We've been asking why Android device owners don't seem to use their devices all that much for months at The Mac Observer. On Thursday, Flurry released a report with quantifiable data demonstrating the discrepancy in usage between iOS and Android device owners along with three possible reasons for that discrepancy.
At issue are disparate measures of mobile device use that have consistently shown that iPhone and iPad owners do more with their devices than owners of Android smartphones and tablets. Apple's customers do more online shopping, download more apps, buy more apps, tap through to more ads, do more Web surfing, and spend more time in the apps they have.
Time Spent in Apps
That last line item we mentioned comes from Flurry itself. In the chart below, the analytics firm measured total time spent in apps on all Android devices in use as compared to time spent in apps on iOS devices in use, as shown in the chart below. The "100%" line at the top is the iOS usage, while the moving line is Android devices.
The key to understanding the full impact of this chart is that the total number of Android devices sold exceeded the total number of iOS devices sold starting in 2012.
The device names in the chart show when those devices were released.
Time Spent in Apps Per Device
Flurry also offered a chart (see below) of time spent in apps per device, a different measurement than total time spent. Again, the "100%" line is the time in apps per iOS device, while the moving line is the measurement of time in apps per Android device.
One of the most interesting things about both of the above charts is that the release of Android's most popular devices—Samsung's Galaxy S2, S3, S4, and Note II—doesn't appear to have made much of a dent in how much time Android users are spending in their apps.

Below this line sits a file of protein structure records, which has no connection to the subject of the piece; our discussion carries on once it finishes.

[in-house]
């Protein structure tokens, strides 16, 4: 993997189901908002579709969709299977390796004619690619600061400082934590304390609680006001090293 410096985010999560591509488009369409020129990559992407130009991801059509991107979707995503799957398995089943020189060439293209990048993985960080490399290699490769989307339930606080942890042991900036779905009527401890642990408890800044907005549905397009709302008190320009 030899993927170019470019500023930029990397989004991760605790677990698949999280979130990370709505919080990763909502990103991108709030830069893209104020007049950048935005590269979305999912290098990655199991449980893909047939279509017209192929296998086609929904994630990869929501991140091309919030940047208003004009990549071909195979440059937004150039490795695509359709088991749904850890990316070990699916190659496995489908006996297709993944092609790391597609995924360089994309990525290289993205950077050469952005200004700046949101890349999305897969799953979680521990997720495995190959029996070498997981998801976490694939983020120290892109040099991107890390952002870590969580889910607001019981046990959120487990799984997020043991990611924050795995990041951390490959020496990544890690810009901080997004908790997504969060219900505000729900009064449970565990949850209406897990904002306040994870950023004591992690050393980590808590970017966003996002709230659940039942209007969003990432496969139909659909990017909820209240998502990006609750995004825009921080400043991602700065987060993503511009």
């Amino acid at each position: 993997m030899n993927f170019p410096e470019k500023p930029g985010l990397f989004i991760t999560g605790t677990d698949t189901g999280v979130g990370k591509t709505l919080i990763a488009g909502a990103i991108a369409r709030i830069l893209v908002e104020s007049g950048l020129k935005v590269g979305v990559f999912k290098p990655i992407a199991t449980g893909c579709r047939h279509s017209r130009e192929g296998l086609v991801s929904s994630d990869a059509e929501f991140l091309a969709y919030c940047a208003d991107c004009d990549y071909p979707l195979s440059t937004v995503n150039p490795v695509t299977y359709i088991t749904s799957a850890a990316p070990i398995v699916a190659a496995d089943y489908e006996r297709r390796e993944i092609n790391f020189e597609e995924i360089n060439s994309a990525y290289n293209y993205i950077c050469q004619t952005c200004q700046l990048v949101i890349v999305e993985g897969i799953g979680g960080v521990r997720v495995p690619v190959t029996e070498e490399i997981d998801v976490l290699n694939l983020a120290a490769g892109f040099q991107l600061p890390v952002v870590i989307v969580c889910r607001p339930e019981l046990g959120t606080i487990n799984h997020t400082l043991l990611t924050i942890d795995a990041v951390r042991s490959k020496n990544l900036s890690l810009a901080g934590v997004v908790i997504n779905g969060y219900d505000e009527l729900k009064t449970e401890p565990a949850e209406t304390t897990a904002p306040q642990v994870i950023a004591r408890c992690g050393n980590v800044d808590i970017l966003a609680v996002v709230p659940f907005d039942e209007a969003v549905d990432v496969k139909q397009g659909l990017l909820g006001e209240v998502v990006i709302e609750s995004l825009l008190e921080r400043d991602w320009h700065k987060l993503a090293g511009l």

It's long been our contention that the usage data is skewed by the proliferation of cheap, low-end Android devices that make up the bulk of the platform. Flurry mentioned this, too (more on that below), but app usage as a whole and as measured per device has actually declined during the last year.
That's the same year in which the emergence of the super large screens of Samsung's high-end Galaxy devices was hailed as the triumph of Android and the proof for Apple haters that the company was no longer relevant.
Devices in Use
The last chart we'll look at measures active Android devices. This is a measure of devices in use with apps that have Flurry's analytic tools built into them. The data is similar to comScore's measurement of U.S. subscribers, in that it's about boots on the ground rather than sales.
It shows that there are more Android devices in use than iOS devices, but a rough look at the percentages reflects the reality that iOS devices have longer lifespans than Android devices.
It is our belief that this difference diminishes as you skew towards the higher end of the Android market. Devices like the HTC One, Samsung's Galaxy S3, S4, and Note II, and Google's own Nexus-branded devices will most likely have much longer life spans than the cheap devices given away by carriers or offered on a two-for-one basis. We haven't seen data to that effect, but it stands up to the sniff test.
Flurry's Three Reasons